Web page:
Winter’s over and Hong Kong stocks are springing back to life

It’s no secret that Hong Kong equities have endured a painful period. The high expectations for economic growth after Hong Kong lifted Covid-19 restrictions in late 2022 didn’t materialise, while the slowdown in China’s property market and stubborn global inflation further undermined support.

There hasn’t been much good news on Hong Kong stocks to write about, but I think the market has finally woken up after what feels like a multi-year winter.

Since reaching a trough in January, the Hang Seng Index is up by nearly a quarter, the H-shares index – for mainland companies listed in Hong Kong – has risen by about 30 per cent and MSCI China is up by nearly 20 per cent in US dollar terms.

Recent economic indicators are encouraging. First-quarter growth was better than expected, and tourist arrivals over the Labour Day “golden week” holiday show the city is still appealing.

The economic environment in China and the United States is also supportive. The recent Federal Open Market Committee meeting underscored the US central bank’s continued easing bias, and there was positive news from Beijing’s Politburo meeting for further stimulus and regulatory support for the offshore market.

There also appears to be a rotation out of popular but crowded investment themes such as artificial intelligence, Taiwan, Japan and the US markets into better-value propositions and cheaper stocks.



Apple supplier Foxconn to build ‘AI factories’ using US hardware leader Nvidia’s chips and software

Apple supplier Foxconn to build ‘AI factories’ using US hardware leader Nvidia’s chips and software

It makes sense that Hong Kong stocks are finally getting the attention they deserve. Even after the year-to-date rally, H-shares continue to trade at an over 40 per cent discount to their A-share peers.

Last month, the China Securities Regulatory Commission announced a raft of supportive policies including an expansion of the Stock Connect scheme. This should drive more mainland capital into Hong Kong’s stock market and help close the valuation gap.

The announcement followed interventions by the “national team” to buy H-shares via the Stock Connect scheme and official encouragement of mainland companies to list on the Hong Kong exchange. This is why Southbound Connect flows have averaged 37 billion yuan (US$5.1 billion) daily over the past month, up meaningfully from 25-30 billion yuan over the past 12 months.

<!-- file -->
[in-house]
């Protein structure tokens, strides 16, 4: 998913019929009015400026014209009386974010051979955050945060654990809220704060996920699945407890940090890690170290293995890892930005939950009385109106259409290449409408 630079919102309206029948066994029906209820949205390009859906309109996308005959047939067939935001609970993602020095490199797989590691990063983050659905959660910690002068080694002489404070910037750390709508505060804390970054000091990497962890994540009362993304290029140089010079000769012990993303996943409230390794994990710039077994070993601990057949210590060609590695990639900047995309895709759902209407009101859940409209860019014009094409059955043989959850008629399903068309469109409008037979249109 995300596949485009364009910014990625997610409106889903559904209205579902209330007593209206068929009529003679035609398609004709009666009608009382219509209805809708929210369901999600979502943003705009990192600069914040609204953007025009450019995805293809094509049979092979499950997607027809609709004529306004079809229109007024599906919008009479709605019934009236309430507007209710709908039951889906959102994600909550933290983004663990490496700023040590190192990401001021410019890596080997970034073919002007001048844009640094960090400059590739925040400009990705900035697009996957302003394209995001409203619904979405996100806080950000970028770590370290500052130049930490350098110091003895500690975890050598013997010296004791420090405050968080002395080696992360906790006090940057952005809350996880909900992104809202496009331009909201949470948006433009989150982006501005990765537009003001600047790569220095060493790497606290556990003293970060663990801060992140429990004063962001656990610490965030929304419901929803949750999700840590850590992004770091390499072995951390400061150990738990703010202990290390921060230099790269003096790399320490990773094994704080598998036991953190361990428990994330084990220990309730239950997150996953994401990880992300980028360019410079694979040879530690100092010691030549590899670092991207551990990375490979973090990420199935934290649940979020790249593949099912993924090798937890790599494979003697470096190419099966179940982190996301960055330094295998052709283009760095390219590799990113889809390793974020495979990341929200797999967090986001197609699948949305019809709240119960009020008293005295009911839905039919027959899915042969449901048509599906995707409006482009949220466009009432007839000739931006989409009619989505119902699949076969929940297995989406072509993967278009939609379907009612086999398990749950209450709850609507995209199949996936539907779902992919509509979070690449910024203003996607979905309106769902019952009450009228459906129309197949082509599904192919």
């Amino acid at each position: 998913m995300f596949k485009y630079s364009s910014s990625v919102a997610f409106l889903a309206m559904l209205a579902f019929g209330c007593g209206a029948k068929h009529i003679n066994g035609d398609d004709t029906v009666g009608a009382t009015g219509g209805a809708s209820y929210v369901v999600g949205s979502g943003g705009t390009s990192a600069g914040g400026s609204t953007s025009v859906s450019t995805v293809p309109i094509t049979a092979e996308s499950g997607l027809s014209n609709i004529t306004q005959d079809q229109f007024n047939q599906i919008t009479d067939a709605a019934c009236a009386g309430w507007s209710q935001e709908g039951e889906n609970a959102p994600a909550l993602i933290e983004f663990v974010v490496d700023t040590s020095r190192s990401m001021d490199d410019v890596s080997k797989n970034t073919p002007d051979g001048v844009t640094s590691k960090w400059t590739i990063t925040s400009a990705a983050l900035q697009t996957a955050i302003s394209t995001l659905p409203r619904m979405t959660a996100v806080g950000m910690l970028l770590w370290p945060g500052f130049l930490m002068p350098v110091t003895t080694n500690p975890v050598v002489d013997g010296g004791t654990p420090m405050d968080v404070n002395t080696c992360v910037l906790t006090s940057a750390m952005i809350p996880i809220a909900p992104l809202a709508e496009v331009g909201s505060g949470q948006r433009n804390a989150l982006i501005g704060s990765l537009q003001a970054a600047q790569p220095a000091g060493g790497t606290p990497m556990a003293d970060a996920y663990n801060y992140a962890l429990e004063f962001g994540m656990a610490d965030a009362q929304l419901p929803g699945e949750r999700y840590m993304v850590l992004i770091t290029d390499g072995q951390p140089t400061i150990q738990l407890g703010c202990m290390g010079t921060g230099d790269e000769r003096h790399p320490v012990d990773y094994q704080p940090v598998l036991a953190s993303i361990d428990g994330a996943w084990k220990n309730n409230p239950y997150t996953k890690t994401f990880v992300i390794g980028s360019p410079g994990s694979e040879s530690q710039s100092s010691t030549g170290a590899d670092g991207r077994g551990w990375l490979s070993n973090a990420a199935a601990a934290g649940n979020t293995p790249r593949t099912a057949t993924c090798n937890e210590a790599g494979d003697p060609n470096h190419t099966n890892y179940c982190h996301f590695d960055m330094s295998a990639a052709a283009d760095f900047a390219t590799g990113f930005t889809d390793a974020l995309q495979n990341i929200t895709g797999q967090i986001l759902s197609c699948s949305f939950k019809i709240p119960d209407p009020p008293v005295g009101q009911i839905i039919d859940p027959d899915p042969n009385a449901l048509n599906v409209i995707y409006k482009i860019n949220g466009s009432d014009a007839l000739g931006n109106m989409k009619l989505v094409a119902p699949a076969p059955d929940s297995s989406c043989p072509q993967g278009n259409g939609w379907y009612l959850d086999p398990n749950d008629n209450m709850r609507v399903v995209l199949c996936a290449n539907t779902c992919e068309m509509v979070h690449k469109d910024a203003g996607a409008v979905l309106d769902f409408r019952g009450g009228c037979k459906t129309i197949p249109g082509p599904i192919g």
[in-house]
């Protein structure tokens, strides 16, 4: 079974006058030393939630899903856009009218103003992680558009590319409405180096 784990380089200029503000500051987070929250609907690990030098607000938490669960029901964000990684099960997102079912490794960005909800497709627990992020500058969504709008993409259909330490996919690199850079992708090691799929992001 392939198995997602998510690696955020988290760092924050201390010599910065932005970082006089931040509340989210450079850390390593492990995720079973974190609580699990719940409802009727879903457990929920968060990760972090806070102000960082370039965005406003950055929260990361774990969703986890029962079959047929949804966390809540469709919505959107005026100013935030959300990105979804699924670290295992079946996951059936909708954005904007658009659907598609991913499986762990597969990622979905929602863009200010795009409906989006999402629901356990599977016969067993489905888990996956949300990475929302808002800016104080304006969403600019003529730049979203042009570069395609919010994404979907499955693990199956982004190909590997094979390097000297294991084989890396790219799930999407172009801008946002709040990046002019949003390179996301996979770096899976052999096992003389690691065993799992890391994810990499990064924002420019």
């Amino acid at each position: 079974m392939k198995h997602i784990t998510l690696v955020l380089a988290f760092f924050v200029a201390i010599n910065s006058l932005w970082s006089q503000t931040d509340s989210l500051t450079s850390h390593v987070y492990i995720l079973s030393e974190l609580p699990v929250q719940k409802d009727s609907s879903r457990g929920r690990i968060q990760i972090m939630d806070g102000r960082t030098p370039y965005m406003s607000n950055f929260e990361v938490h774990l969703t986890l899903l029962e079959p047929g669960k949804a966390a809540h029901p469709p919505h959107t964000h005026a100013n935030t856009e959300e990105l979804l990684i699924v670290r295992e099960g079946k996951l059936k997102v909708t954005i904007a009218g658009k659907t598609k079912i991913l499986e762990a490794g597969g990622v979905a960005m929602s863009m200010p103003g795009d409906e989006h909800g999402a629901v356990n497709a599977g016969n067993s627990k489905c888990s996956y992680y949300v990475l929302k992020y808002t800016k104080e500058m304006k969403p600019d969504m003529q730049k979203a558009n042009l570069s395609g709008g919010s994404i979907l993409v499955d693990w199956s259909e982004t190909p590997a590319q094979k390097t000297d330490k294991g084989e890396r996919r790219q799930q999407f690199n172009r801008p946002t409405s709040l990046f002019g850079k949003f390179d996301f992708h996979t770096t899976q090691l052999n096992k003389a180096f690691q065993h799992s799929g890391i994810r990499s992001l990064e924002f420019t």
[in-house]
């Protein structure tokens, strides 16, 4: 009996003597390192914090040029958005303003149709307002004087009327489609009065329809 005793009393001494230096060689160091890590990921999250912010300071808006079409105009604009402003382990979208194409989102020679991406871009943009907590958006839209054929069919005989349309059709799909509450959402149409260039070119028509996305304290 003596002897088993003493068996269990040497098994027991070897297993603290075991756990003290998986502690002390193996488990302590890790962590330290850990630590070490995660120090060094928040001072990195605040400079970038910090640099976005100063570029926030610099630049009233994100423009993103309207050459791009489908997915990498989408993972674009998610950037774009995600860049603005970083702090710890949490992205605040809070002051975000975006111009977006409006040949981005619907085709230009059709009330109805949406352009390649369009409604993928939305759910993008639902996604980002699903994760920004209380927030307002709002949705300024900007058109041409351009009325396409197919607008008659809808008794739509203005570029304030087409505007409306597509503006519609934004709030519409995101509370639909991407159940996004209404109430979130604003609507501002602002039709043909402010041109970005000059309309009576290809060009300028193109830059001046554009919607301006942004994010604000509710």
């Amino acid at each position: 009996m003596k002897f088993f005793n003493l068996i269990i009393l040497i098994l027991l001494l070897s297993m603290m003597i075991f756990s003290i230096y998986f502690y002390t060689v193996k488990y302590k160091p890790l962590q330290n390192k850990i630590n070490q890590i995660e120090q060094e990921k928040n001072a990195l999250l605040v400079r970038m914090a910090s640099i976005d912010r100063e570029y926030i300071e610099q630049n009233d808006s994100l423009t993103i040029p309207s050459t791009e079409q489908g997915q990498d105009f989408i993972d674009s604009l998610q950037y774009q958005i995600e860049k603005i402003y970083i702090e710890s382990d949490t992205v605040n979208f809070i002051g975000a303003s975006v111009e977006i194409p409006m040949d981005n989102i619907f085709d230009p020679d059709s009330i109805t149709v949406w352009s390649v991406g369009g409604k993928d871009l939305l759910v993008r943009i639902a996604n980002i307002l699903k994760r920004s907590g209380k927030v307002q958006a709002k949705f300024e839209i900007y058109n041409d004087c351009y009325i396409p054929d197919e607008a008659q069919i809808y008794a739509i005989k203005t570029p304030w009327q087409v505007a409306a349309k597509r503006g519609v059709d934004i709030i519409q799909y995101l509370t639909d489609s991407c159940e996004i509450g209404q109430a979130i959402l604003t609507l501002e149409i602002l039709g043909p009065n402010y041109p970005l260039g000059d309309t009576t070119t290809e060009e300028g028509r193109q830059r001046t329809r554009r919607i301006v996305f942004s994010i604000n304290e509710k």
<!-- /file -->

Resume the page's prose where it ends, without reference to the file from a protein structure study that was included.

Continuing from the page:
It’s true there have been episodes of strong southbound buying that proved fleeting, such as in early 2021 when some mutual funds pitched an H-share/A-share convergence investment strategy. Today, I think the rally will be driven not by this type of tactical near-term liquidity boost, but by the bigger questions on whether China’s economy can continue to accelerate and whether foreign investors, long on the sidelines, could step back in.



Hong Kong finance chief rules out capital gains tax for ‘foreseeable future’ for city

Hong Kong finance chief rules out capital gains tax for ‘foreseeable future’ for city

Foreign investors recognise that the Hong Kong market is uniquely affected by geopolitics and US-China relations. With so many geopolitical issues unresolved, international capital flows to Hong Kong could remain tactical, especially as the outcome of the US presidential election remains uncertain.

Our analysis has shown that politics is, more often than not, “noise” when it comes to making investment decisions. Fundamentally, I’m much more optimistic that Chinese growth can bolster the market in the longer term and convince domestic and international capital to pivot from a tactical to a more longer-term allocation. A sustained drumbeat of recent positive indicators including gross domestic product, purchasing managers’ index and export figures have been encouraging.

The procurement director of an Indonesian company learns about a potential suppliers’ products during the China Import and Export Fair in Guangzhou on April 16. Xinhua: Liu Dawei

The next major catalyst for Hong Kong stocks will come from consumer indicators, and here we may have some good news. Preliminary consumer data on Chinese travel over the “golden week” holiday shows robustness: international flight booking volumes hit a post-Covid record and intercity mobility has surged. According to the National Bureau of Statistics, the March consumer confidence index has shot up to a one-year high.

The stabilisation of China’s property market will also be a major boost for investor sentiment. At the latest Politburo meeting, policymakers indicated they intend to roll out more measures to reduce inventory and support sales. The market will be carefully watching for tangible results, although this is likely to be among the last segments of the economy to stabilise.

We are seeing what are arguably the first green shoots of re-accelerating growth in mainland China and Hong Kong. Economic growth in both markets is exceeding expectations and global growth appears to be re-accelerating, even in the euro zone. We are still far from the levels seen in Hong Kong’s equity heyday, but the path has not been this clear for years.

David Chao is a global market strategist, Asia-Pacific (ex-Japan), at Invesco



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